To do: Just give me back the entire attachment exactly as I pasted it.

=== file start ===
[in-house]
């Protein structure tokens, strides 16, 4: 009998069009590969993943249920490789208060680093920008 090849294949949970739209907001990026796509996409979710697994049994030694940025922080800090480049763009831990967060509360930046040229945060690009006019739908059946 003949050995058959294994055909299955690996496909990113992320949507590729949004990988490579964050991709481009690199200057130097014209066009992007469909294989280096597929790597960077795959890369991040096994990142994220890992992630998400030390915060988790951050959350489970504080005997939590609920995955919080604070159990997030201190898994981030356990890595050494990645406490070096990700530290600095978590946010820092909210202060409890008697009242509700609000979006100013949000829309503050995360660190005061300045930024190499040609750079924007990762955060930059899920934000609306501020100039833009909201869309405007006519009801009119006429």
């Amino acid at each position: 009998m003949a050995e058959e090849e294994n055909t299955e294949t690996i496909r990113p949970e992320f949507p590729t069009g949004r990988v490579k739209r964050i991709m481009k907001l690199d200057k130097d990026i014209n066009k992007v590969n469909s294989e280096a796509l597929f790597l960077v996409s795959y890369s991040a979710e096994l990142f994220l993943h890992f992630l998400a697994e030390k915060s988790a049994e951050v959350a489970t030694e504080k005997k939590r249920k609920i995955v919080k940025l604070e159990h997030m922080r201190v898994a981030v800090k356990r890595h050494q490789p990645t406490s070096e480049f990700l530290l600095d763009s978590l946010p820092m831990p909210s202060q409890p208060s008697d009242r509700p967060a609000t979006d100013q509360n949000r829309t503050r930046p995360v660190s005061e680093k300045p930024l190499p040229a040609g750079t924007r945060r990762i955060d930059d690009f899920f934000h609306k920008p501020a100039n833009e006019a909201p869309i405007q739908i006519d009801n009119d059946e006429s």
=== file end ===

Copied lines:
[in-house]
């Protein structure tokens, strides 16, 4: 009998069009590969993943249920490789208060680093920008 090849294949949970739209907001990026796509996409979710697994049994030694940025922080800090480049763009831990967060509360930046040229945060690009006019739908059946 003949050995058959294994055909299955690996496909990113992320949507590729949004990988490579964050991709481009690199200057130097014209066009992007469909294989280096597929790597960077795959890369991040096994990142994220890992992630998400030390915060988790951050959350489970504080005997939590609920995955919080604070159990997030201190898994981030356990890595050494990645406490070096990700530290600095978590946010820092909210202060409890008697009242509700609000979006100013949000829309503050995360660190005061300045930024190499040609750079924007990762955060930059899920934000609306501020100039833009909201869309405007006519009801009119006429």
């Amino acid at each position: 009998m003949a050995e058959e090849e294994n055909t299955e294949t690996i496909r990113p949970e992320f949507p590729t069009g949004r990988v490579k739209r964050i991709m481009k907001l690199d200057k130097d990026i014209n066009k992007v590969n469909s294989e280096a796509l597929f790597l960077v996409s795959y890369s991040a979710e096994l990142f994220l993943h890992f992630l998400a697994e030390k915060s988790a049994e951050v959350a489970t030694e504080k005997k939590r249920k609920i995955v919080k940025l604070e159990h997030m922080r201190v898994a981030v800090k356990r890595h050494q490789p990645t406490s070096e480049f990700l530290l600095d763009s978590l946010p820092m831990p909210s202060q409890p208060s008697d009242r509700p967060a609000t979006d100013q509360n949000r829309t503050r930046p995360v660190s005061e680093k300045p930024l190499p040229a040609g750079t924007r945060r990762i955060d930059d690009f899920f934000h609306k920008p501020a100039n833009e006019a909201p869309i405007q739908i006519d009801n009119d059946e006429s």